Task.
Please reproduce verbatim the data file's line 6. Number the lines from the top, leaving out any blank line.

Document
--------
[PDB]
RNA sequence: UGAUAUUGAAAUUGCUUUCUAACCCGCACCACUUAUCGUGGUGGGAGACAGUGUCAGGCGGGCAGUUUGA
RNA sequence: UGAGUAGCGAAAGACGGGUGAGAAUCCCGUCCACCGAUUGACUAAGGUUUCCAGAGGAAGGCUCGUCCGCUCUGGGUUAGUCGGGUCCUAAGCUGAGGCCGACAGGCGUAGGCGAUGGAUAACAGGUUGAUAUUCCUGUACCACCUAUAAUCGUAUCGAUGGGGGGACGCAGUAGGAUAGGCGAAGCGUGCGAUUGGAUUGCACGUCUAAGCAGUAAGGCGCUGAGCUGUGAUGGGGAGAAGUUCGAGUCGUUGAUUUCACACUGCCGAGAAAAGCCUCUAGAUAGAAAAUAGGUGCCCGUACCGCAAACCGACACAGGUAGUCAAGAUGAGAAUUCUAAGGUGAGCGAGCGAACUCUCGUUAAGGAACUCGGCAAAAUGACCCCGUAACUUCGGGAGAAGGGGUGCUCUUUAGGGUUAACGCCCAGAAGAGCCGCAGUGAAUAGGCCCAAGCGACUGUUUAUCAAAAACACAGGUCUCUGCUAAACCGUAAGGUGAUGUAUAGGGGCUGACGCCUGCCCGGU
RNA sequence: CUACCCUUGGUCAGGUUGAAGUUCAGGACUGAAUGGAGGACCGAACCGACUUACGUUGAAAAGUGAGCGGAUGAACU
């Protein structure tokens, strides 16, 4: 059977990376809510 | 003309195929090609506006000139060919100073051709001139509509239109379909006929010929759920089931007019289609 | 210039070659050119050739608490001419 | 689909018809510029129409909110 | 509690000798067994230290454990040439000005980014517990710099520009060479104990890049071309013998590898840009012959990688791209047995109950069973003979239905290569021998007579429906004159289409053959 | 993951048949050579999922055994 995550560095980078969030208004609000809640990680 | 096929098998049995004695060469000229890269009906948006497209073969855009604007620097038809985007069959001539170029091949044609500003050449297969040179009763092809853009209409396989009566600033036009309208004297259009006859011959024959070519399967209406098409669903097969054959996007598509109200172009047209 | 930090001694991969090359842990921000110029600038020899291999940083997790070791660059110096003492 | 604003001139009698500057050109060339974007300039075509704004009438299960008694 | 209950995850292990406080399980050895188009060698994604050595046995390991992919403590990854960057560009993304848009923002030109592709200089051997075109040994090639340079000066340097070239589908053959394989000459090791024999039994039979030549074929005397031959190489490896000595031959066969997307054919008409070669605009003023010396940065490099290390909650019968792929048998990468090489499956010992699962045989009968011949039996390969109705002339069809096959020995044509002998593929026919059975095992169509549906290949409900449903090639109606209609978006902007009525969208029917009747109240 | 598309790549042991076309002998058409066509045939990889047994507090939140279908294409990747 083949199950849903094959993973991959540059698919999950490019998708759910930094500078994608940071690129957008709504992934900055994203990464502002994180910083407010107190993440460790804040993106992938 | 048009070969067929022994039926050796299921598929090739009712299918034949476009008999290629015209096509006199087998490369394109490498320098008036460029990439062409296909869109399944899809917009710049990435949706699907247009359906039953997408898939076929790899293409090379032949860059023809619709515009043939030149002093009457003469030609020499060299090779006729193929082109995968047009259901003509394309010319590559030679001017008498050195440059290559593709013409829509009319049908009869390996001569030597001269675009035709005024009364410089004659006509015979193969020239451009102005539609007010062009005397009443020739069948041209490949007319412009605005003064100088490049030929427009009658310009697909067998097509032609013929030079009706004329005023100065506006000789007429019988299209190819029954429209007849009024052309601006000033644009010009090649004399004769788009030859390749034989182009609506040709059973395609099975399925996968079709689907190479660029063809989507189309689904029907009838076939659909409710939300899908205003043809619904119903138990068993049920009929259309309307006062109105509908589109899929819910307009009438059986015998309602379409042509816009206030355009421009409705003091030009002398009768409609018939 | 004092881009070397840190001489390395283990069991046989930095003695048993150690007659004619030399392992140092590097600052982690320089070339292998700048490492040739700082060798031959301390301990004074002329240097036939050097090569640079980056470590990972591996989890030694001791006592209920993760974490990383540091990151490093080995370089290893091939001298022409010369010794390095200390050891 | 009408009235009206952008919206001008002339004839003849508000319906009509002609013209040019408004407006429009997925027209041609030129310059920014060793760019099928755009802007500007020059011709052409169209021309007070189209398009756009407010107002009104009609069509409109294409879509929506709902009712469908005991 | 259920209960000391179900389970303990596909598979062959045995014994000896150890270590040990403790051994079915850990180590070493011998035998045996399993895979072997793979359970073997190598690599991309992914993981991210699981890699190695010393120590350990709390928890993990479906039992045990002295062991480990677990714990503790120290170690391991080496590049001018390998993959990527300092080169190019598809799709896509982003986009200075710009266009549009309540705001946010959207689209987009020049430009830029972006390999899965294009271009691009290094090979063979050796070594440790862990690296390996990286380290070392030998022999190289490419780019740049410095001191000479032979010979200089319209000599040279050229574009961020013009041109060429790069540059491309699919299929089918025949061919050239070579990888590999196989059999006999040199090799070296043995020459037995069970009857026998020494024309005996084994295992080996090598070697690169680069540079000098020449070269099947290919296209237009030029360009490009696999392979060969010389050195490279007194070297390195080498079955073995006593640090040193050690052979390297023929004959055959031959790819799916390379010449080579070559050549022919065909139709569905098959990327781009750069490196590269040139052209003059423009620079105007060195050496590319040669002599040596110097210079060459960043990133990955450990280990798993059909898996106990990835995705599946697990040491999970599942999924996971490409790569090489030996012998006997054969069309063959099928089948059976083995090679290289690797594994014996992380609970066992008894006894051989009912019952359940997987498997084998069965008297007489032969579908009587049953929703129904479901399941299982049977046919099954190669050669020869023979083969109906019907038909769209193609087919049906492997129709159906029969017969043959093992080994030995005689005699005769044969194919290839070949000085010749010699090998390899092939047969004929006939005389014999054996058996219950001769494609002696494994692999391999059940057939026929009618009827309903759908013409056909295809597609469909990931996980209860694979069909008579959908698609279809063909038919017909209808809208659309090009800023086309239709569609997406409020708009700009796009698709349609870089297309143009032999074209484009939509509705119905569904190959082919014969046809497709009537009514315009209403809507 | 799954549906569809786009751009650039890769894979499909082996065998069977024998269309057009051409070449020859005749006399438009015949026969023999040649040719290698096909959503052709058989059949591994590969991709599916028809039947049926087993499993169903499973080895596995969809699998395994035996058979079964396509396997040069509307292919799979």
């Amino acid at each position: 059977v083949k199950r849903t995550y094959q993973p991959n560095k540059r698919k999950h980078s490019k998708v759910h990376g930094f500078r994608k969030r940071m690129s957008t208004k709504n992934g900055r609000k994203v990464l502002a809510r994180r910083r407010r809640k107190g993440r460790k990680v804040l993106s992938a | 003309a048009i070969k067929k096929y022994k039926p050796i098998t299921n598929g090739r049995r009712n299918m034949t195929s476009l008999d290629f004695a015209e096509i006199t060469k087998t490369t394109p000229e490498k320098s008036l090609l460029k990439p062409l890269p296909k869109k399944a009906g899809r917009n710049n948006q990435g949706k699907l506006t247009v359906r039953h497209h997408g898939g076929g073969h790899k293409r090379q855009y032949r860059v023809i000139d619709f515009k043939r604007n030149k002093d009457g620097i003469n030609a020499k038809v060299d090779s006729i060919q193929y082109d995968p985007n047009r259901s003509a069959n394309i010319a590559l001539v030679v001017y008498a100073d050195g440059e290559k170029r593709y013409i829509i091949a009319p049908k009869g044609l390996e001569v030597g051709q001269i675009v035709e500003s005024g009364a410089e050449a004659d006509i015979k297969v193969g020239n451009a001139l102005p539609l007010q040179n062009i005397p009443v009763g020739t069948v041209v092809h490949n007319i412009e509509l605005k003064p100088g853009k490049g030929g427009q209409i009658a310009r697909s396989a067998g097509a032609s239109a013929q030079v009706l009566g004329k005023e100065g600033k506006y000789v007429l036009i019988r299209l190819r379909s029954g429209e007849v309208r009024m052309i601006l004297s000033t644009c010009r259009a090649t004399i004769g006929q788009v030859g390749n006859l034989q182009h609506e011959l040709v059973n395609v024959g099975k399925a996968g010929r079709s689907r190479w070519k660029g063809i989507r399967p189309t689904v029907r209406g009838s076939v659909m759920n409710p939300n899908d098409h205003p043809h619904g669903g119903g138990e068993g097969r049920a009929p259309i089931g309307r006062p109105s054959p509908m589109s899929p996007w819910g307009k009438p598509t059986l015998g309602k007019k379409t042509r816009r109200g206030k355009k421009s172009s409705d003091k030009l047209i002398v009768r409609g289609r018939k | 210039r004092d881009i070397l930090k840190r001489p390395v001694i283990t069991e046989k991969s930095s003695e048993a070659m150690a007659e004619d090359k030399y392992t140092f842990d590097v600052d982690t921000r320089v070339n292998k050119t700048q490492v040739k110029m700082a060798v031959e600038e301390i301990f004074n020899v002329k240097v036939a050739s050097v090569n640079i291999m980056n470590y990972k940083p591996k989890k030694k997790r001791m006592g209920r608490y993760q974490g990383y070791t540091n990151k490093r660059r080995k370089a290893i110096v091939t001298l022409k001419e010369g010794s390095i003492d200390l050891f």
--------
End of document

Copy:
């Amino acid at each position: 059977v083949k199950r849903t995550y094959q993973p991959n560095k540059r698919k999950h980078s490019k998708v759910h990376g930094f500078r994608k969030r940071m690129s957008t208004k709504n992934g900055r609000k994203v990464l502002a809510r994180r910083r407010r809640k107190g993440r460790k990680v804040l993106s992938a | 003309a048009i070969k067929k096929y022994k039926p050796i098998t299921n598929g090739r049995r009712n299918m034949t195929s476009l008999d290629f004695a015209e096509i006199t060469k087998t490369t394109p000229e490498k320098s008036l090609l460029k990439p062409l890269p296909k869109k399944a009906g899809r917009n710049n948006q990435g949706k699907l506006t247009v359906r039953h497209h997408g898939g076929g073969h790899k293409r090379q855009y032949r860059v023809i000139d619709f515009k043939r604007n030149k002093d009457g620097i003469n030609a020499k038809v060299d090779s006729i060919q193929y082109d995968p985007n047009r259901s003509a069959n394309i010319a590559l001539v030679v001017y008498a100073d050195g440059e290559k170029r593709y013409i829509i091949a009319p049908k009869g044609l390996e001569v030597g051709q001269i675009v035709e500003s005024g009364a410089e050449a004659d006509i015979k297969v193969g020239n451009a001139l102005p539609l007010q040179n062009i005397p009443v009763g020739t069948v041209v092809h490949n007319i412009e509509l605005k003064p100088g853009k490049g030929g427009q209409i009658a310009r697909s396989a067998g097509a032609s239109a013929q030079v009706l009566g004329k005023e100065g600033k506006y000789v007429l036009i019988r299209l190819r379909s029954g429209e007849v309208r009024m052309i601006l004297s000033t644009c010009r259009a090649t004399i004769g006929q788009v030859g390749n006859l034989q182009h609506e011959l040709v059973n395609v024959g099975k399925a996968g010929r079709s689907r190479w070519k660029g063809i989507r399967p189309t689904v029907r209406g009838s076939v659909m759920n409710p939300n899908d098409h205003p043809h619904g669903g119903g138990e068993g097969r049920a009929p259309i089931g309307r006062p109105s054959p509908m589109s899929p996007w819910g307009k009438p598509t059986l015998g309602k007019k379409t042509r816009r109200g206030k355009k421009s172009s409705d003091k030009l047209i002398v009768r409609g289609r018939k | 210039r004092d881009i070397l930090k840190r001489p390395v001694i283990t069991e046989k991969s930095s003695e048993a070659m150690a007659e004619d090359k030399y392992t140092f842990d590097v600052d982690t921000r320089v070339n292998k050119t700048q490492v040739k110029m700082a060798v031959e600038e301390i301990f004074n020899v002329k240097v036939a050739s050097v090569n640079i291999m980056n470590y990972k940083p591996k989890k030694k997790r001791m006592g209920r608490y993760q974490g990383y070791t540091n990151k490093r660059r080995k370089a290893i110096v091939t001298l022409k001419e010369g010794s390095i003492d200390l050891f």